8. How collaboration helped Obama become President. "The campaign's analytics team measured every move, every ad, every piece of website traffic, every e-mail campaign. They knew what worked and tweaked it. And Obama raised money--lots and lots of money. He held traditional fund-raisers, to be sure. One with Oprah raised $2.3 million. But a week later the campaign did something online called "Dinner with Obama." For a $250 donation, your name went in a digital hat, out of which four winners were picked to have dinner with the candidate. Obama raised $2.1 million from that online raffle--and repeated it numerous times."
9. The importance of a clear vision. "Your vision needs to be broad enough to appeal to a variety of people and organizations. You can't be all things to all people. But you need to be something to enough people to come together and make their aspirations a reality."
10. The very interesting case study of US ports security.
11. The four tests of readiness for collaboration.
12. Successful international case studies like the repair of an educational platform in the municipality of Rio de Janeiro. "But having built a platform--a clearing where formerly disenfranchised teachers become valued collaborators--Costin has the entire system moving toward that blue-sky vision of schools with the power to change children's lives."
13. Many case studies that illustrate the value of digital platforms. "'What we did accomplish,' Miller said, `was to get all the systems running into one place--narcotics, organized crime, street crime, terrorism--and we got the people sitting next to each other.' With that clearing operational, the LA JRIC platform started pulling in new network partners."
14. Examples of failed collaboration.
15. The need to automate or perish as a business. Crisis as a motivator.
16. A casino case study. "Loveman knew he could deliver a satisfying experience to his core and other players at the casino level only through company-wide collaboration. All signs pointed then to a "same store" sales strategy--the retailer's classic move to increase loyalty and grab more of an existing customer's budget, whether for beauty, travel, or gambling."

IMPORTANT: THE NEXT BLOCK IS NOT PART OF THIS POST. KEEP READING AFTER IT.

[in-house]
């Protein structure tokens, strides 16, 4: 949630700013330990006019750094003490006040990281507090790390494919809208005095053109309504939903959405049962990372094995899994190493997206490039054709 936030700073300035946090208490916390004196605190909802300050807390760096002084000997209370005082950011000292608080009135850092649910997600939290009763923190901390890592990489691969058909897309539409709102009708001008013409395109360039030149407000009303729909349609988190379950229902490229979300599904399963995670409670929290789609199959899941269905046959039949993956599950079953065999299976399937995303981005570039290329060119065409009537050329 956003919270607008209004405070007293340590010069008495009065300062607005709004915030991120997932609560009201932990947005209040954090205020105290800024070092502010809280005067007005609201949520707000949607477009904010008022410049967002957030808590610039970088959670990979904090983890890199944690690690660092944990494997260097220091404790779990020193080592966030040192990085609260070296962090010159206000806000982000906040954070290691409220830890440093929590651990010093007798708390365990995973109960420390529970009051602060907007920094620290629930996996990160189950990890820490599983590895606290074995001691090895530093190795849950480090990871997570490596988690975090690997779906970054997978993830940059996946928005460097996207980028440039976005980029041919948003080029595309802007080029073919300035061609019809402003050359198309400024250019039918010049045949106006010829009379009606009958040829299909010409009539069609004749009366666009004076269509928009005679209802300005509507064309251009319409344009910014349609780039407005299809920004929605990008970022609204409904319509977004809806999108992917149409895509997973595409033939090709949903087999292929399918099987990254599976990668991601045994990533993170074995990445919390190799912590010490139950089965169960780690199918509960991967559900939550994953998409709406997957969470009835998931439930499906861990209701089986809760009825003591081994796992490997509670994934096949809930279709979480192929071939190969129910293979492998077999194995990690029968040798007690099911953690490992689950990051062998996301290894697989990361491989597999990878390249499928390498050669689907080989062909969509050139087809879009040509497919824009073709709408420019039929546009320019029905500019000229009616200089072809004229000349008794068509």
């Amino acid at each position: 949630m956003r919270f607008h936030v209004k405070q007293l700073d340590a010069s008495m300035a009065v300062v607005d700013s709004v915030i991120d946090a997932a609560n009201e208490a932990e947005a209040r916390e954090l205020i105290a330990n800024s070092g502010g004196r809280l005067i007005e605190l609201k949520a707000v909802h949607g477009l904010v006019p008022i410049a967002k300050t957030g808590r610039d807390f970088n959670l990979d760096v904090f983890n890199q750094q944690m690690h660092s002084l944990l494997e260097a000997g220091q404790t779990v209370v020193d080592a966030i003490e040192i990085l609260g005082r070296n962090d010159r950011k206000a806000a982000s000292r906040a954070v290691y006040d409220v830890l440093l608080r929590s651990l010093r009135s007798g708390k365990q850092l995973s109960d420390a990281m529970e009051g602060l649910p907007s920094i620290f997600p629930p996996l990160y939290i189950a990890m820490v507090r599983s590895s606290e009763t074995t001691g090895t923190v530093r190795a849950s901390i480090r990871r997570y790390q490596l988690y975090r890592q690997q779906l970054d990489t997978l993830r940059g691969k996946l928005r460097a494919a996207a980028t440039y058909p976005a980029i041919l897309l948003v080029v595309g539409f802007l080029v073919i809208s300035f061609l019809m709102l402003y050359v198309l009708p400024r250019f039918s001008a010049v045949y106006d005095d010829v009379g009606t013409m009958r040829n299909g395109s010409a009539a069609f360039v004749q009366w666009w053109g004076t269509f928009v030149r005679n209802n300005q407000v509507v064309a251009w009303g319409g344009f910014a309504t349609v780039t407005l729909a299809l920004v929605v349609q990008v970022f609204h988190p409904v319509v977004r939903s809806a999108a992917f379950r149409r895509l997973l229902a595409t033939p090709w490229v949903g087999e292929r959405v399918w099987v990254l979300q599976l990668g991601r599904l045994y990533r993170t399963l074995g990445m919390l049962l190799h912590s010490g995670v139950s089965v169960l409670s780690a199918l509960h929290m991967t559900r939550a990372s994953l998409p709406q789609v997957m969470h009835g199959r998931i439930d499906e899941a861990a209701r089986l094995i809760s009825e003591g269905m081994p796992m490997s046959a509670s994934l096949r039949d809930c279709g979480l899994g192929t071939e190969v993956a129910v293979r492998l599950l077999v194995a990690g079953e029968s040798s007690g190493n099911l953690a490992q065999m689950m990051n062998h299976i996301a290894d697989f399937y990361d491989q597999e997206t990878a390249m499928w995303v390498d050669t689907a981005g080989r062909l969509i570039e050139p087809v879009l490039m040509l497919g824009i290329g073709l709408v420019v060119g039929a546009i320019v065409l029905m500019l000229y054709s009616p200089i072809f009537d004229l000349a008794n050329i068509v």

17. Alcoa showcases a wonderful case study. "In his first days on the job, CEO Paul O'Neill did three things. He announced safety as Alcoa's supreme goal. He invited Alcoa's safety director in for an hour-long chat. And he signaled that nothing--and no one--would be spared in relentless pursuit of zero workdays lost to injury."
18. Collaboration in politics. "Politics is both the glue of collaboration, binding people to a shared future, and the grease of collaboration, making it run smoothly. Bungle the politics, and your collaboration may fail."
19. Leadership in the digital age. "In the age of the Internet, successful leadership of a collaboration relies on successfully navigating both the brick-and-mortar world of bureaucracy and the digital world that is in our pockets and on our desks."
20. The impact of the digital revolution. "We can say that the day of the great autocrats is imperiled--whether they are men and women in government, or in industry, or even in our communities and families. The networked world creates too much visibility for such tyrannies to go on without questioning."
1. The book fails to be the collaboration playbook that the authors espouse. Readers are required to search through the case studies to find strategies of collaboration. A synopsis or a final summary chapter would have added value.
2. The writing style is accessible but lacks panache. It doesn't engage the reader.
3. The book is uneven. Some cases flow better than others. Some cases contain much more insight than others.
4. The Kindle version did not take advantage of its ability to link.
5. How strong is the business consensus on some of the findings presented in the book? What do contrarians say?
6. Parts are better than the whole. The book overall is forgettable.
7. Below average editing. The book doesn't receive high-production value.
8. Repetitive sometimes necessary and other times to a fault or poor prose. The book lacks cohesion.